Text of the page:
In December 1957, following a two-month trip abroad, Walt wrote to Ruth: “Lilly just about had a fit having to be away from the grandchildren so long and I guess I’ll have to admit to being homesick for them, too. We were as happy as two grandparents could be with just Chris and Joanna, but then little Tammy came along and found her little niche in our hearts, too.”
In December 1960, Walt shared his excitement about his third granddaughter, Jennifer, as well as his desire for another grandson. He wrote: “Diane had another little girl last May 8. … She’s a little doll. No cuter than the others, but at this age she’s a darn sight quieter. I was a little disappointed – kind of wanted another grandson – but Diane says ‘I’m not to give up. There’s always next time.’ “
In December 1961, Walt wrote to Ruth: “I don’t know if you had heard about the BIG news … the birth on Tuesday, Nov. 14th, of Walter Elias Disney Miller. Diane finally decided to name one of her sons for me, and I’m thrilled to have a male heir bearing my name. With the first boy, Diane pulled a name out of the blue. She didn’t seem to like tagging a son of hers with my name. She had a particular aversion to the ‘Elias’ part of it. But, when this one came, she changed her mind and gave him the full treatment. She certainly made me very happy.”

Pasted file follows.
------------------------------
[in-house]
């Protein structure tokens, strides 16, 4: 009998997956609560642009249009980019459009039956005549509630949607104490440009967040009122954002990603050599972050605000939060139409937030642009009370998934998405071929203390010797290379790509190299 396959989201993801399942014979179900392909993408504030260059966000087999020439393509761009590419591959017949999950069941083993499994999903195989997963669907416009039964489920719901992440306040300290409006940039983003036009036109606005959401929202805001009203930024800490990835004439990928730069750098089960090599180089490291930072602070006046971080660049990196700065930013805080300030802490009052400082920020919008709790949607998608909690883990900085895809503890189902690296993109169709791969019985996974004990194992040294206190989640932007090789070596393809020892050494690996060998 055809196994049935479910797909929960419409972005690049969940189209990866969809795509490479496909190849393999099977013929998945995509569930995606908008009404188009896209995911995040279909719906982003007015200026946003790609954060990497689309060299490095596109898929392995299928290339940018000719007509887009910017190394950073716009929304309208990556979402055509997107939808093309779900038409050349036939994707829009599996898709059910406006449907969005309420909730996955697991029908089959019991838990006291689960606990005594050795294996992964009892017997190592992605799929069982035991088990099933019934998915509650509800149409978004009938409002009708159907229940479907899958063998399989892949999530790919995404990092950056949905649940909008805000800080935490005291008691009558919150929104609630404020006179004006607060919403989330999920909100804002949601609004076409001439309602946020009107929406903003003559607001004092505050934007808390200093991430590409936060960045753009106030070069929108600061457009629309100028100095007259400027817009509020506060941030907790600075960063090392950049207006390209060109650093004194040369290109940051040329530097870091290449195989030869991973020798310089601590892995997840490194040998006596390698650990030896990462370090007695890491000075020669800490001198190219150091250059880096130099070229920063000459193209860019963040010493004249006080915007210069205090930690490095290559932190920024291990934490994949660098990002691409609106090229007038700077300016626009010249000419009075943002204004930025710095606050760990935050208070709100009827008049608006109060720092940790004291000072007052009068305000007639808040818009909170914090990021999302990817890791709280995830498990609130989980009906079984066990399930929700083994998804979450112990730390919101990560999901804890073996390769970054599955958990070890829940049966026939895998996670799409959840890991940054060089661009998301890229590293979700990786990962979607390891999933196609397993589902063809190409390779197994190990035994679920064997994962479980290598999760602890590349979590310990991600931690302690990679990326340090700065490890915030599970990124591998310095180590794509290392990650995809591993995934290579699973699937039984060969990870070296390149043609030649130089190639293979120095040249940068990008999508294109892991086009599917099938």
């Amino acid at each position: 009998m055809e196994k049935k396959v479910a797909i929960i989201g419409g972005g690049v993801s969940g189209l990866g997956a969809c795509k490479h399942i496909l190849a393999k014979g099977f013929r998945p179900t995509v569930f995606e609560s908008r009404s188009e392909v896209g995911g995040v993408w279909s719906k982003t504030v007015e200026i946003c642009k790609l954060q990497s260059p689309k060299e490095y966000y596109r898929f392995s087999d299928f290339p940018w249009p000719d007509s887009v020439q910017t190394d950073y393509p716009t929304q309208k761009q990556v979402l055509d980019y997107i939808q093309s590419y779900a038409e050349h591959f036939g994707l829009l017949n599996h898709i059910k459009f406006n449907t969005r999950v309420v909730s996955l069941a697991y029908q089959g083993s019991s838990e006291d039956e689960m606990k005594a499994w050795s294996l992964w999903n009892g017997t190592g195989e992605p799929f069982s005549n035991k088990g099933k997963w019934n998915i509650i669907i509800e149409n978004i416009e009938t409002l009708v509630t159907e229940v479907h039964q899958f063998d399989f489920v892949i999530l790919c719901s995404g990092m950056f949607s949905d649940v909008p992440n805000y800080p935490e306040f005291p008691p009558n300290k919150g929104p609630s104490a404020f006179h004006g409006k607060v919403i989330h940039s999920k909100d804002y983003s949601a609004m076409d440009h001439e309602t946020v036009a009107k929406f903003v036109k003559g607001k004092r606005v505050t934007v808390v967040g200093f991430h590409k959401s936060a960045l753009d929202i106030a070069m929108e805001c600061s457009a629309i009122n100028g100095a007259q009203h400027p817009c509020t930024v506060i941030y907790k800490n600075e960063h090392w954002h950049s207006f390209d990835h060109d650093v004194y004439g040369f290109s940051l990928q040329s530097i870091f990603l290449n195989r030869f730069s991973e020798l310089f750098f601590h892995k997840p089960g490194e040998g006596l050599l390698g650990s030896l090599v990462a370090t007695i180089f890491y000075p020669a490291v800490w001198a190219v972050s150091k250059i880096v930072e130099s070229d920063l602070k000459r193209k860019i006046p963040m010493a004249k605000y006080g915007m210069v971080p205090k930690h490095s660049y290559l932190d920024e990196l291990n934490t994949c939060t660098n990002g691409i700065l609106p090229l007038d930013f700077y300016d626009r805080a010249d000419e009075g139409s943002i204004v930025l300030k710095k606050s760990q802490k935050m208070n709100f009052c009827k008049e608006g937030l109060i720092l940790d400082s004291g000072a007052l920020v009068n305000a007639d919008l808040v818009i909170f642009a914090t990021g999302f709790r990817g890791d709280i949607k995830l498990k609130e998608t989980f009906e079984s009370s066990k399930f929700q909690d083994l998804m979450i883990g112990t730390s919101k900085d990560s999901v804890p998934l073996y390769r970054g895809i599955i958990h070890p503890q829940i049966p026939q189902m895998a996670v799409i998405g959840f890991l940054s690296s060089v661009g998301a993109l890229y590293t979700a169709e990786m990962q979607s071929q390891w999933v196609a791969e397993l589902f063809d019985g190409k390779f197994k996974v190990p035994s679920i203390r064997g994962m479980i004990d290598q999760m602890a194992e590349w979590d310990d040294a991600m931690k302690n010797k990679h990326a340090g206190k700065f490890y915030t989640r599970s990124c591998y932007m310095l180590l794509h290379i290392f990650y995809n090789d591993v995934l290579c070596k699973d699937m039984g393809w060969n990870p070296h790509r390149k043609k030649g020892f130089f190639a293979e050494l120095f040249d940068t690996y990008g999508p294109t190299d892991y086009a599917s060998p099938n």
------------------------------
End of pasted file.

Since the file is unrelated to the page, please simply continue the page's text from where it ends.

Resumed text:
The letters were a touching way of beginning the program. They also illustrated a side of Walt often overshadowed in biographies and the historical record by his numerous professional accomplishments. This “family” story – with photos, film clips and several personal artifacts showing Walt as a son, a brother, a husband, a father and finally a grandfather – provides key bits of information to those studying Walt’s life.
When you listen to Walt’s own voice and then hear Diane, her children and the people who worked with him, you get a sense that Walt was, as Kurtti said, “the man he purported to be.”